The Festival of Sankta Lucia honors women and men with character traits of mercy, humility and purity of heart. The Sankta Lucia Festival will be held in the Samuelson Chapel on Dec. 10 at 11:25 a.m.
The festival is a Swedish tradition celebrated in all of the Nordic countries every year on Dec. 13. to pay homage to St. Lucy, a Christian martyr who died at the stake on Dec. 13 304 A.D.
Five male and five female undergraduate students are chosen by vote for those that best represent their depth of character and leadership to California Lutheran University’s community.
The tradition was brought to the United States by the Swedish immigrants and eventually came to Cal Lutheran where this celebration has become an important part of the university’s Christmas celebration.
“The Sankta Lucia celebration is one of the oldest traditions at Cal Lutheran,” Anna Berg said, a junior biochemistry major and the president for the Scandinavian club at Cal Lutheran. “CLU has a very strong Scandinavian heritage, and so it’s very fitting that we celebrate Sankta Lucia.”
The Sankta Lucia celebration at Cal Lutheran has been a part of the university from early on, and it has changed and adapted over the years to become what it is today.
“It continues to keep us connected to some early roots of the university,” Pastor Scott Maxwell-Doherty said. “We are a young University, so hanging on to some of the earliest traditions is a very important thing.”
Dr. Ernst F. Tonsing has led the Sankta Lucia Festival for over 25 years. He said that a man named Armor Nelson had experienced the tradition of Sankta Lucia throughout his childhood and brought the tradition of Sankta Lucia to Cal Lutheran, and it has continued every year.
Tonsing said the Sankta Lucia Festival has not always been as graceful as it is today.
“The difficulty is that when I came, [The Sankta Lucia Festival] was in the evening and it was coupled with a dorm caroling contest,” Tonsing said. “Very quickly that became the routiest and most awful event on campus, it was terrible.”
After Tonsing realized the Sankta Lucia Festival and the dorm caroling contest was out of hand, he went around and knocked on doors and got the Sankta Lucia Festival separated from the caroling contest and moved into the chapel.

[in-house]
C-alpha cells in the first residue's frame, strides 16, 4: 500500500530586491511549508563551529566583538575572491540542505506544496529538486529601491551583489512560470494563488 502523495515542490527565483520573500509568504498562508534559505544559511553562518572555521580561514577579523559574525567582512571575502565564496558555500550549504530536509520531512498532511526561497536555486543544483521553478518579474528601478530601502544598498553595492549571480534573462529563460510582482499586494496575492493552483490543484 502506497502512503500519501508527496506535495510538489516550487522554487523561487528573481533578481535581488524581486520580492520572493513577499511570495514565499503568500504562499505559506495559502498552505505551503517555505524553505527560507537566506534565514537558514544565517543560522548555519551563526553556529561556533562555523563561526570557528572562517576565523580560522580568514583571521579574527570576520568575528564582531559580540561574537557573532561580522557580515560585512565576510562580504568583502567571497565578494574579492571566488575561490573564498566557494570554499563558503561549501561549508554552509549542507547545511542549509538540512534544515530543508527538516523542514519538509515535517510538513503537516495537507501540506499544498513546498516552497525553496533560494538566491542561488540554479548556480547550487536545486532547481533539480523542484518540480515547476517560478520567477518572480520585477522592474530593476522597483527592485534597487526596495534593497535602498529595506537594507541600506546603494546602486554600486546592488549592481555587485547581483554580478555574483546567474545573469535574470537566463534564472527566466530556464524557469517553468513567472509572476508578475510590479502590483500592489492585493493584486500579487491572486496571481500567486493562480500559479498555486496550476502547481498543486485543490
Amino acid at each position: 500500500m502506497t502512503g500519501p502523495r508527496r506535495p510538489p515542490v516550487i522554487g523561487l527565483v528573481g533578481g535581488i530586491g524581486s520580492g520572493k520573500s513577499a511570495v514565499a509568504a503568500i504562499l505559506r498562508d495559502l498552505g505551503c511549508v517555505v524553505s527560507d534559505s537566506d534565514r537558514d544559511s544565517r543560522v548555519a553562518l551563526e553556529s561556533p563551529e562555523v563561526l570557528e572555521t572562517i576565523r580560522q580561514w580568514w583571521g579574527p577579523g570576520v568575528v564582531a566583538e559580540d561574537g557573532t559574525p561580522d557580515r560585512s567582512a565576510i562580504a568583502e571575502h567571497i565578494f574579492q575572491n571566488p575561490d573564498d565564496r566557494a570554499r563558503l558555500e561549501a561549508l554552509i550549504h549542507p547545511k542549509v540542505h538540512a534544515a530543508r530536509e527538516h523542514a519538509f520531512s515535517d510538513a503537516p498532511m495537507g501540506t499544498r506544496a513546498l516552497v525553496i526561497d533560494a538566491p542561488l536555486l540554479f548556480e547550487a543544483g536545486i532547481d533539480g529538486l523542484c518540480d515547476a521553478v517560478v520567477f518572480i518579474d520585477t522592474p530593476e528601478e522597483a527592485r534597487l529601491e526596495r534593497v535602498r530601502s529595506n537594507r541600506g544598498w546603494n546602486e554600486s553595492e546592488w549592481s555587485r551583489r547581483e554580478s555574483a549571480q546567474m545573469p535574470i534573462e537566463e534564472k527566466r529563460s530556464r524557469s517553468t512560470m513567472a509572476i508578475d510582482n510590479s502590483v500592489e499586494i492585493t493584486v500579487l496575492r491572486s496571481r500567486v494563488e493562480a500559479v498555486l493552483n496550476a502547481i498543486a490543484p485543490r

After the Sankta Lucia Festival was moved to the chapel, Tonsing wrote and adapted the program.
Maxwell-Doherty said he thinks the changes in the Sankta Lucia program over the years have been positive.
“[The Sankta Lucia Festival] has changed a little bit over the years in some very important and delightful ways,” Maxwell-Doherty said. “Now, the representation that we see is that the individuals that are selected to the court by their peers have character traits that the university hopes many students have.”
The process of choosing who get’s to be Sankta Lucia is done through voting. In this process, students write down the name of someone from their own class year that they think have an inspirational character.
“The intent is to select a person who has exhibited charity towards other people and who has been active in many of the organizations on campus that help other people,” Tonsing said.
Any student can be chosen to be part of the Sankta Lucia Festival and no one runs for it, you must be chosen by your peers.
“That’s the critical difference between running for something and being selected by your peers,” Maxwell-Doherty said. “Here you are selected by your peers, everybody’s name is open to selection and nobody runs for this.”
“It’s a little bit like the King and Queen of homecoming,” Tonsing said. “It’s a little bit different, and it’s certainly a great honor.”
As President for the Scandinavian club, Berg has been a part of organizing the Sankta Lucia Festival.
“We have worked with Pastor Scott and campus ministry to help organize this event,” Berg said. “We’ve helped with the voting process, promoted it and made announcements on various school events.”
Maxwell-Doherty thinks it’s great how the Sankta Lucia court is selected based on their character traits.
“When students start to look at peers that they admire and then nominate, then that’s a different worldview, and I like that a lot more,” Maxwell-Doherty said.
At the celebration, the student chosen to be Sankta Lucia also gets an opportunity to speak to the audience about her values and how these values affect her life and her time at Cal Lutheran.
Published December 9th, 2015